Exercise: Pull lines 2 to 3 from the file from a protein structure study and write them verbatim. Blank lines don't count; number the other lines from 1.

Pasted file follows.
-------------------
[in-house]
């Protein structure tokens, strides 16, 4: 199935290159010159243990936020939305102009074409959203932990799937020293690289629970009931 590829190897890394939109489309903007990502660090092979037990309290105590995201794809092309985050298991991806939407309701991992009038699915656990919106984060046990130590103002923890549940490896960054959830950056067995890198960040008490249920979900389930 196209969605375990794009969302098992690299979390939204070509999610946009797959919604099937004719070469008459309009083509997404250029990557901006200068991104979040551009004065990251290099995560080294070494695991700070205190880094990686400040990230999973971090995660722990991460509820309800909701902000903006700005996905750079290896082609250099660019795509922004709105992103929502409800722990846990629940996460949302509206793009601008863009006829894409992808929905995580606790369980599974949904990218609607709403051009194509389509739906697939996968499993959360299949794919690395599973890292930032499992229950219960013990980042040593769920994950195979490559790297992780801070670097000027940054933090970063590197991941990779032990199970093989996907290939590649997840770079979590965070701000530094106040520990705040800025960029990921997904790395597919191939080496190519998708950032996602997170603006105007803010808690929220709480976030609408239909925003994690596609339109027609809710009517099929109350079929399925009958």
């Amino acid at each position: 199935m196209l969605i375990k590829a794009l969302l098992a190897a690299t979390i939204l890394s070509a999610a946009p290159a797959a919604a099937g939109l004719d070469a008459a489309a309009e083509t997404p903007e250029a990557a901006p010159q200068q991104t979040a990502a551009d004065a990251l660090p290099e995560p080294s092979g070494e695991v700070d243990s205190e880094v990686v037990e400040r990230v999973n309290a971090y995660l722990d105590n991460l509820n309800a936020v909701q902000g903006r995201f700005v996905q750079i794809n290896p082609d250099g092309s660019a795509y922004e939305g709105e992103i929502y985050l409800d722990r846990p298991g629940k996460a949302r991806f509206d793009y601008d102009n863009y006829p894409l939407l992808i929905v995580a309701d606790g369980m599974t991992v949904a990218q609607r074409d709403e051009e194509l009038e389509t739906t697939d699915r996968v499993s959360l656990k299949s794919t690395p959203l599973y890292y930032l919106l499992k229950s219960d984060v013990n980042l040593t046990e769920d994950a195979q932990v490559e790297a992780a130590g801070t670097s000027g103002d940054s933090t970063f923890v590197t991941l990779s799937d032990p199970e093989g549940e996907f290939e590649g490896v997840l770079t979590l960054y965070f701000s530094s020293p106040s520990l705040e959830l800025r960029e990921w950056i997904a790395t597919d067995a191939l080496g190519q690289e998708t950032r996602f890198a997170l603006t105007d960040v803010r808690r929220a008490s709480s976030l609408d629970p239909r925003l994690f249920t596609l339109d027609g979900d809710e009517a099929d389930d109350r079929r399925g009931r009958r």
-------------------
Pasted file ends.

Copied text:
């Protein structure tokens, strides 16, 4: 199935290159010159243990936020939305102009074409959203932990799937020293690289629970009931 590829190897890394939109489309903007990502660090092979037990309290105590995201794809092309985050298991991806939407309701991992009038699915656990919106984060046990130590103002923890549940490896960054959830950056067995890198960040008490249920979900389930 196209969605375990794009969302098992690299979390939204070509999610946009797959919604099937004719070469008459309009083509997404250029990557901006200068991104979040551009004065990251290099995560080294070494695991700070205190880094990686400040990230999973971090995660722990991460509820309800909701902000903006700005996905750079290896082609250099660019795509922004709105992103929502409800722990846990629940996460949302509206793009601008863009006829894409992808929905995580606790369980599974949904990218609607709403051009194509389509739906697939996968499993959360299949794919690395599973890292930032499992229950219960013990980042040593769920994950195979490559790297992780801070670097000027940054933090970063590197991941990779032990199970093989996907290939590649997840770079979590965070701000530094106040520990705040800025960029990921997904790395597919191939080496190519998708950032996602997170603006105007803010808690929220709480976030609408239909925003994690596609339109027609809710009517099929109350079929399925009958």
């Amino acid at each position: 199935m196209l969605i375990k590829a794009l969302l098992a190897a690299t979390i939204l890394s070509a999610a946009p290159a797959a919604a099937g939109l004719d070469a008459a489309a309009e083509t997404p903007e250029a990557a901006p010159q200068q991104t979040a990502a551009d004065a990251l660090p290099e995560p080294s092979g070494e695991v700070d243990s205190e880094v990686v037990e400040r990230v999973n309290a971090y995660l722990d105590n991460l509820n309800a936020v909701q902000g903006r995201f700005v996905q750079i794809n290896p082609d250099g092309s660019a795509y922004e939305g709105e992103i929502y985050l409800d722990r846990p298991g629940k996460a949302r991806f509206d793009y601008d102009n863009y006829p894409l939407l992808i929905v995580a309701d606790g369980m599974t991992v949904a990218q609607r074409d709403e051009e194509l009038e389509t739906t697939d699915r996968v499993s959360l656990k299949s794919t690395p959203l599973y890292y930032l919106l499992k229950s219960d984060v013990n980042l040593t046990e769920d994950a195979q932990v490559e790297a992780a130590g801070t670097s000027g103002d940054s933090t970063f923890v590197t991941l990779s799937d032990p199970e093989g549940e996907f290939e590649g490896v997840l770079t979590l960054y965070f701000s530094s020293p106040s520990l705040e959830l800025r960029e990921w950056i997904a790395t597919d067995a191939l080496g190519q690289e998708t950032r996602f890198a997170l603006t105007d960040v803010r808690r929220a008490s709480s976030l609408d629970p239909r925003l994690f249920t596609l339109d027609g979900d809710e009517a099929d389930d109350r079929r399925g009931r009958r």